The point of Sarah Caudwell's meysteries was never the plot, or the plausibility. The novels are full of majestic letters no one would ever really write, wonderful characters who would never have the careers they have, and intriguing conversations that could never really happen. The pleasure of reading one of these books is, however, all the things that could never really happen.
It's hard to know how to help someone decide whether they would like this book (or the other three the author wrote before she died last year). I'd say that if you like Wodehouse, you will probably like this (but I hate Wodehouse myself). People who like Benson's Lucia books will likely enjoy these. And, oddly, if you are one of the people who loves Pamela Dean's _Tam_Lin_, you will no doubt find these mysteries engaging.
The books are full of improbable plots, which at least don't fall apart until you reflect on them later. The plots are as tangled as a pile of extra-long spaghetti, which makes it all the more fun when the professor untangles them. If you want realism, look elsewhere. If you want beautiful lanugage, interesting characters and acerbic humor, and you are willing to take that wrapped up in a mystery, you'll love these books.
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By A Customer on Aug. 24 2001
Format: Mass Market Paperback
This was the first Sarah Caudwell novel I've read. Perhaps I should have started the series from the beginning, but I found myself unable to overcome my sense of implausability in this novel. I was surprised that the characters all wrote such long, frequent, and detailed letters - I was even more surprised that Hilary Tamar was allowed to read them all. I didn't like the main character because I didn't know anything about him or her, except that he or she talked a little too much in the manner of Sherlock Holmes. I enjoyed the various developments to the plot, until the point that the blame for three successful and several more attempted apparent murders took place. I felt that Ms. Caudwell took the expression "always the person you least suspect" far too literally. Couldn't the person at least BE a suspect? I'm sorry to be offending any Caudwell fans, and I'm very sorry to hear that she passed away, but I found the amount of coincidence truly excessive, the main character unlikeable, and, in short, I found that the best thing about the novel was the front cover (which was excellent.)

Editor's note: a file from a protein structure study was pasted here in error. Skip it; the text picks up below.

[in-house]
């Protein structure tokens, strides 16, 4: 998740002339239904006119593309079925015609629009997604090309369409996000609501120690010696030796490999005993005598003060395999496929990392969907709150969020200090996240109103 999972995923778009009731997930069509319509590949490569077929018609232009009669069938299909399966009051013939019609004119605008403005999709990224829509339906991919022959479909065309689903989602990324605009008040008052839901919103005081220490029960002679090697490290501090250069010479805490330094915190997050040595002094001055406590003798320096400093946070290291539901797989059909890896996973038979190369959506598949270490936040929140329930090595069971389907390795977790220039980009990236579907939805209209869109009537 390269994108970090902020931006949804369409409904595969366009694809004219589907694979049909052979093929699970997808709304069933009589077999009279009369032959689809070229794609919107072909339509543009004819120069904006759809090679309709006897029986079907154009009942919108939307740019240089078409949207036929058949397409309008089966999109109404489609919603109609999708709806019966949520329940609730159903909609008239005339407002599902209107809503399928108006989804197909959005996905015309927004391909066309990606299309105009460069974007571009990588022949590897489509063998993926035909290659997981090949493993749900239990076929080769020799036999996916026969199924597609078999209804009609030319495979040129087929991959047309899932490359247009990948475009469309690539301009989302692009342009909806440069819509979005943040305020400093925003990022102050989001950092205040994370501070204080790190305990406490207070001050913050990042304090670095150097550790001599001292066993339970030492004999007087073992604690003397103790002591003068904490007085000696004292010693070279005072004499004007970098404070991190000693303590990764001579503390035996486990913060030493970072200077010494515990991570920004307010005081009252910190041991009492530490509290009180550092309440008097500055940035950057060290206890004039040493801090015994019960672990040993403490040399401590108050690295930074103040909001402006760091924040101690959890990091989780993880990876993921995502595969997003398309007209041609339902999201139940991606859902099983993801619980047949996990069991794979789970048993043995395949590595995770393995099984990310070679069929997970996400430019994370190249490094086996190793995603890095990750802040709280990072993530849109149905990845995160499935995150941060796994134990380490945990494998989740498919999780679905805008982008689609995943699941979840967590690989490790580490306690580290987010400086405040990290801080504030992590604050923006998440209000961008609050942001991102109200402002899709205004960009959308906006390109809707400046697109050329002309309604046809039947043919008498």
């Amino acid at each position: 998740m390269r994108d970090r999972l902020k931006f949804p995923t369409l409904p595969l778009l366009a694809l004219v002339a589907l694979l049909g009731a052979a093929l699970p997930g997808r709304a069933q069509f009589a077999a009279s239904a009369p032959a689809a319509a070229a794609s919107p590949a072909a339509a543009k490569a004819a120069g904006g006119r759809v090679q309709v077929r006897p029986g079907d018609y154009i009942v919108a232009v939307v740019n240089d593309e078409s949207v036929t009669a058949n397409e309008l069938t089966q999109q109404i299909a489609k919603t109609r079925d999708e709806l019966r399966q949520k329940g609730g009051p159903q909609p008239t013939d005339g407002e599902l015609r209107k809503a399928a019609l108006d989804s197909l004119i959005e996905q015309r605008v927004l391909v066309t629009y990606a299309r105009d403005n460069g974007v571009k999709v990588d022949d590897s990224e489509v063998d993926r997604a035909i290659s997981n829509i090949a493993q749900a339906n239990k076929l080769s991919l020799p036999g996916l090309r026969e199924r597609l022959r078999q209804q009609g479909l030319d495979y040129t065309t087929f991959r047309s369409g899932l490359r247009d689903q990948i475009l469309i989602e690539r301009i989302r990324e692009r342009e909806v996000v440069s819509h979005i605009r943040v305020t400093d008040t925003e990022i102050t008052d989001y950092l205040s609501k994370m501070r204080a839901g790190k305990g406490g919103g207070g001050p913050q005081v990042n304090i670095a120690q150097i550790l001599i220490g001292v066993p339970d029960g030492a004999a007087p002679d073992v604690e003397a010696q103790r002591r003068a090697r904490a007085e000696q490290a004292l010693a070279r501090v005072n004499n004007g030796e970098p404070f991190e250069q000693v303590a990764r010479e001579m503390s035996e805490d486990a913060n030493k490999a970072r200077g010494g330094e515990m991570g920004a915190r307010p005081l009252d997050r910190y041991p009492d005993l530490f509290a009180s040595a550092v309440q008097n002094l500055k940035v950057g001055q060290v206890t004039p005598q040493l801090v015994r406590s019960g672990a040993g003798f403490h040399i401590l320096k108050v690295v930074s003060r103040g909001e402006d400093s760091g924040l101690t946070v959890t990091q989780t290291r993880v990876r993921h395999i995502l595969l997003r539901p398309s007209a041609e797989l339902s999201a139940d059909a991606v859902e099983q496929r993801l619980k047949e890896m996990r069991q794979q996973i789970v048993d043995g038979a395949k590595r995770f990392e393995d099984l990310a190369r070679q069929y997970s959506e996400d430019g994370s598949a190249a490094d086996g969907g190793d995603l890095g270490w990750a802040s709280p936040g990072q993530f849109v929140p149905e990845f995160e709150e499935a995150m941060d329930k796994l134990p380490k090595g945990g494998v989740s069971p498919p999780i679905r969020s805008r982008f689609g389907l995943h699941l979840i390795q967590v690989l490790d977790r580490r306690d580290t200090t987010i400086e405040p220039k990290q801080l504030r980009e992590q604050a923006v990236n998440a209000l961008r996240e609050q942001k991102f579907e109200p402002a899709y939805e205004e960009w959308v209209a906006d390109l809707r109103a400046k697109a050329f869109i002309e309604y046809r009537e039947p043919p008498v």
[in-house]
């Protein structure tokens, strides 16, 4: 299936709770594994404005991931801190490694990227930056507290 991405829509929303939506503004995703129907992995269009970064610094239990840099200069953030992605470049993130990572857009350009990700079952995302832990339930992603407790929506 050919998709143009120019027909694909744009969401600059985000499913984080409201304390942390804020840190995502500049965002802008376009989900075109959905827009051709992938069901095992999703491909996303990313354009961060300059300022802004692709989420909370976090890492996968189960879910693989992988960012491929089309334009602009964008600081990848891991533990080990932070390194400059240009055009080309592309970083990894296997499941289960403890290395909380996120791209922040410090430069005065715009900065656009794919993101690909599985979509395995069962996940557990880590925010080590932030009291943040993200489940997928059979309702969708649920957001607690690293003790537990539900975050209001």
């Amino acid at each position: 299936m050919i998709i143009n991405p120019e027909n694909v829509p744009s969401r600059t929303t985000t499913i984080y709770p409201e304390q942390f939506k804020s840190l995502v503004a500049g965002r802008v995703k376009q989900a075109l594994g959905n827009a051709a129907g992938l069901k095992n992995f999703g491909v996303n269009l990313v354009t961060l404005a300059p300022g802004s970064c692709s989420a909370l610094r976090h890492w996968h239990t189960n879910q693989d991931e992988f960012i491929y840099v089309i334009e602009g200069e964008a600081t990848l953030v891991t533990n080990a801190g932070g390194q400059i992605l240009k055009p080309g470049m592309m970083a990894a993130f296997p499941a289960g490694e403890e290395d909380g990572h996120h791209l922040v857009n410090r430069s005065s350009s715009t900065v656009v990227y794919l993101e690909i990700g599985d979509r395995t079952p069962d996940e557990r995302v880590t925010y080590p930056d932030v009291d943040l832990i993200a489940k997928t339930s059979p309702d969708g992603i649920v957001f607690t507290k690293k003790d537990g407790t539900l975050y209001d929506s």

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Format: Mass Market Paperback
There are only four of these entertaining mysteries, published infrequently from 1981 until the author's death at the age of 60 in 2000 (her real last name was Cockburn, which is interesting given her abiding interest in sexual practices). A pity, because they have their own unique style, if somewhat reminiscent of Christie's bright young things Tommy and Tuppence, or even Dornford Yates. One has to make allowance for the dubious sexual habits of many of the various characters, although that adds to the humor; it is not even certain whether Hilary Tamar is a man or a woman (my opinion is that he is an old poof who is too discrete and reticent ever to have indulged in anything carnal -- good old Uncle Hil). The tone is generally of Wodehousian comedy and complexity (a well-made drawing-room play), with touches of a nice satiric wit, often laugh-out-loud funny. Nearly everybody in these books is intelligent and well-spoken, glibly verbose, even the villains, making these books a pleasure to read as 'escapism' though hardly profound -- as long as you appreciate this sort of thing. Plots are complex, though not of the 'locked-room' type, the typical comedy of errors where there are lots of coincidences, suspects all having their own agendas in diverting sub-plots, and happening to be involved in a crucial way in the events. The last one has an incredible (but fine) spaghetti plot involving multiple poisonings, where actual murder keeps getting pushed up and shot down until the final revelation -- a Mozart symphony of plotting.Read more ›